Osaka tends to hit her forehands and backhands crosscourt—tends to and tends to and tends to. She hits them so powerfully and with such depth that, against most of the players she faces, it doesn’t matter that they know what’s coming: she hits through them anyway, as the coaches say. But hitting through Azarenka? Azarenka established herself at the top of the women’s game ten years ago as a near peerless defender, crowding the baseline, preternaturally anticipating where an incoming ball was headed, taking that ball early, on the short-hop rise, forehand or backhand, and then, uncannily, redirecting it with pace down the line off a crosscourt shot, beautifully disguised, and, often enough, past a befuddled opponent struggling to get within two or three feet of it. She won the Australian Open twice and reached No. 1 in the world. And then, in December, 2016, she gave birth to her son, Leo, and spent most of the following three years both caring for him and battling in court for custody of him, playing only now and then, and seldom effectively. Only in the past few weeks, really, at age thirty-one, has Azarenka re√ęstablished her game and her confidence in it. She played the Western & Southern Open—which organizers moved from a Cincinnati suburb to New York, this summer, and held the week before the U.S. Open, in the hopes of creating a COVID-19-free bubble—and she won it. In that event, though, she didn’t have to beat Osaka, who pulled out of the final with a hamstring injury. Then Azarenka kept winning, as the U.S. Open began and unfolded. On Thursday night, she beat Serena Williams in three sets in a semifinal match. Osaka’s game, as Osaka has not been shy about acknowledging, is based on Serena’s: serve big, work to set up short balls for forehands, then pound them thunderously crosscourt.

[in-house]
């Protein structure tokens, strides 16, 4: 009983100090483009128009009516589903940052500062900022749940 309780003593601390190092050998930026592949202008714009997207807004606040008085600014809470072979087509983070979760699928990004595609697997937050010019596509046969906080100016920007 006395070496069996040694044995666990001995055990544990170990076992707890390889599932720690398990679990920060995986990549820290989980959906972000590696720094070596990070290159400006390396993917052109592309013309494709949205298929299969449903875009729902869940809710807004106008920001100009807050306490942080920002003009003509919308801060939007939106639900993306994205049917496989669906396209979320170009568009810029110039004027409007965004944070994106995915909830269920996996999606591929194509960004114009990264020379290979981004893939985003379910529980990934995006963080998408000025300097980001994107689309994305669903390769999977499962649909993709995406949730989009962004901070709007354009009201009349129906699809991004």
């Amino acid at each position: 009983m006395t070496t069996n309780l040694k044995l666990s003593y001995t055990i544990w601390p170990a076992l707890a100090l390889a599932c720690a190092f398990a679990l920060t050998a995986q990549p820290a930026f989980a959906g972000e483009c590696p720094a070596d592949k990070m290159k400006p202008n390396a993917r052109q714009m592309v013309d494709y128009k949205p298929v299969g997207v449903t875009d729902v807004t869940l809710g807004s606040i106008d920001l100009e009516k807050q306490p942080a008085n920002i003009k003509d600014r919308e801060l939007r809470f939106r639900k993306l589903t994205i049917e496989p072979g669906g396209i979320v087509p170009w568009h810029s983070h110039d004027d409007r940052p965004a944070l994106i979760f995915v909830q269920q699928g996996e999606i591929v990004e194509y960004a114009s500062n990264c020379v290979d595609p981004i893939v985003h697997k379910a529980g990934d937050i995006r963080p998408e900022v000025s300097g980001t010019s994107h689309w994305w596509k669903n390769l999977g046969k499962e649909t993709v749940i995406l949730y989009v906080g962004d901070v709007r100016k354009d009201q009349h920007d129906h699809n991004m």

In the first games of the match against Osaka, Azarenka regularly redirected these shots down the line into the open court for clean winners, or, at the least, to get back short replies from Osaka that she could then put away. But, with Azarenka up a break and serving in the second set, Osaka broke her back by hitting a winner—not crosscourt but down the line. It turned the match. Osaka saw what could work. And Azarenka suddenly sensed that she could no longer confidently expect crosscourt shots, could no longer lean or cheat a step or two in the anticipated direction of a crosscourt ball, and thus establish her footing just a little earlier, taking the racquet back farther and striking the ball a little harder. That was the adjustment. And that, in the end, decided the match.